Almost 50 years ago, I remember playing in my grandparent’s yard in the southwest corner of Carter County, Montana. There were big evergreens and a shady porch and on that warm day, a pretty red headed lady with three girls, (Sally, Johnna, and Virginia) and a baby boy, (Jesse) roll up to the ranch in a jeep. One of the girls is on crutches, which I found fascinating and they were just like me, ranch kids and we began tearing around the yard and playing and the pretty lady, I learned her name was Bobbi, and my grandfather went to look at horses.
This was not a strange phenomenon. We were used to people being at the ranch to peruse the livestock. My grandfather and Bobbi were connected spirits in the world of the Morgan horse.
My Grandfather’s heart horse, before such a thing was discussed, was a horse named Shawalla Major. A Hershey colored stallion that my parents went to Washington on their honeymoon to retrieve. The story goes they returned to the ranch pulling a modified U Haul bumper pull. That horse had an impact on the breed and on several generations of horsemen and women.
Bobbi had a heart horse as well. Her stallion “Smokey” was a game changer for the breed and he certainly left his mark on an industry and the people he encountered. He made his debut in Canada and showed the world what a Morgan horse could accomplish if one would let the notion out of the box. I am honored to have been able to share the story of one of the greats.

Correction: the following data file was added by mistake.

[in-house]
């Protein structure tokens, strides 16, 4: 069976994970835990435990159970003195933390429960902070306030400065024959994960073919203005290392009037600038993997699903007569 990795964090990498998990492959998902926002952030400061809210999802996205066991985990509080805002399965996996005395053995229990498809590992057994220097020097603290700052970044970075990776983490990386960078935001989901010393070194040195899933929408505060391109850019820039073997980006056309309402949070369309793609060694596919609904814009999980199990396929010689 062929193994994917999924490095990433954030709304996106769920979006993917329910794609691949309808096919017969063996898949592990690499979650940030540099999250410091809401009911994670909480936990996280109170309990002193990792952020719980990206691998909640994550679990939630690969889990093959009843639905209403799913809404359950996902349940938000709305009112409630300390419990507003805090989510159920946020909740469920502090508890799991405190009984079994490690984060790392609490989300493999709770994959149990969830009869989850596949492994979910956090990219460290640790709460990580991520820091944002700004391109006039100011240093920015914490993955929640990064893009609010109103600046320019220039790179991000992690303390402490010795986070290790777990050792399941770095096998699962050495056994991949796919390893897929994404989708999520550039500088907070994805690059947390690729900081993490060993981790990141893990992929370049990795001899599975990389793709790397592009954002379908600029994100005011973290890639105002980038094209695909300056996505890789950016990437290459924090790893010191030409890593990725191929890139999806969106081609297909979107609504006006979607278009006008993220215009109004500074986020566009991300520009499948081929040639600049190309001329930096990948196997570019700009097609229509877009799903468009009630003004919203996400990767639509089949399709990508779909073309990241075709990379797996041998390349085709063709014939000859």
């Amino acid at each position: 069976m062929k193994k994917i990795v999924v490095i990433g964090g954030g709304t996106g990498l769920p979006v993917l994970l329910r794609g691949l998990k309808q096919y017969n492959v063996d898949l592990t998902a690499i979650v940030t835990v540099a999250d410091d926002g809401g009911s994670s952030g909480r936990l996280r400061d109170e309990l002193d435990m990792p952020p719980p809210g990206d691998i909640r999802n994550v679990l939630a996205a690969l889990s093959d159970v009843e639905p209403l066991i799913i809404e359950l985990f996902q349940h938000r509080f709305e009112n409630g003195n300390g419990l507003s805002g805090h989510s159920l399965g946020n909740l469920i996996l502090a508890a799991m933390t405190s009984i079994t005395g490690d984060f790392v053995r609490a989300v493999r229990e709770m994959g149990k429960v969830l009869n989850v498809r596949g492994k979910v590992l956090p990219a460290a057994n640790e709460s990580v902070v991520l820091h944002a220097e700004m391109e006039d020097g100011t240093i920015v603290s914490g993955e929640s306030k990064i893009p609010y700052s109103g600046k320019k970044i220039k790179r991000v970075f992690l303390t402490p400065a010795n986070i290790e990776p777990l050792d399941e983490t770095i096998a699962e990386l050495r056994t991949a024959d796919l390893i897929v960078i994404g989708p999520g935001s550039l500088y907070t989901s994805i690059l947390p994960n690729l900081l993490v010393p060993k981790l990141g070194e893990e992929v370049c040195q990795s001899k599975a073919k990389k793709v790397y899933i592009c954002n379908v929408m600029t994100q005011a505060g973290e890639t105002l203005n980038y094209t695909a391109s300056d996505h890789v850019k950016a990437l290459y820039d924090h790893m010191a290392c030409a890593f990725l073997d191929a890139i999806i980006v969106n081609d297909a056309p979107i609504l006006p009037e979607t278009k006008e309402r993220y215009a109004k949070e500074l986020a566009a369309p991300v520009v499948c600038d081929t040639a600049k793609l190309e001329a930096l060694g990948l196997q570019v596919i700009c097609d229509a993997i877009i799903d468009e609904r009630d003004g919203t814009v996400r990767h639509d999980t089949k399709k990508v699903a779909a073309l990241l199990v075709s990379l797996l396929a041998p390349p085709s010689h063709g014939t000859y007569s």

After my grandfather passed away in 1976, my dad continued with the Morgan horse program, but we eventually did graduate to more Quarter Horse genetics. We never lost track of the bond we shared with the people and horses of Eastern Montana. Morgans had a lasting influence on me and what I expect from a horse. If I had to sum up our horses in one word, it would be “gritty”. They were tough, solid, tenacious, kind, enduring and cowy. They had good minds, good feet, great dispositions and attitudes. They were treasured for their qualities.
The Blankenship family and our family have maintained a relationship over years and generations and what a blessing those relationships have been. We have shared the horses as a common thread, but perhaps the bond of agriculture as a whole, the belief in striving to be good, solid, hard working, salt of the earth folks and we share that with a multitude in the Western states.
Ranches have come and gone for both our families, we have lost Patriarchs and family members along the way, but the arrow style flies. The embers of fires across the years still burn for exceptional livestock, the legacy of breeding programs, the integrity of the horse and families who raise them.
Bobbi has passed on her passion to her children. I look for this legacy to impact the Morgan breed for many years to come. Thank you for sharing with all of us.
Please go to www.truewestmorgans.com to keep up with Bobbi’s program, see photos of past champions, current beauties and future rock stars. Be a too.
Editors Note : Nelseena Lehmann is the host of our radio programs, Horseman’s Corner and Cattleman’s Corner, which air on several radio stations throughout the true midwest. Visit www.HorsemansCorner.com or www.CattlemansCorner.com for more, including archived programs. You may contact Nelseena at email@example.com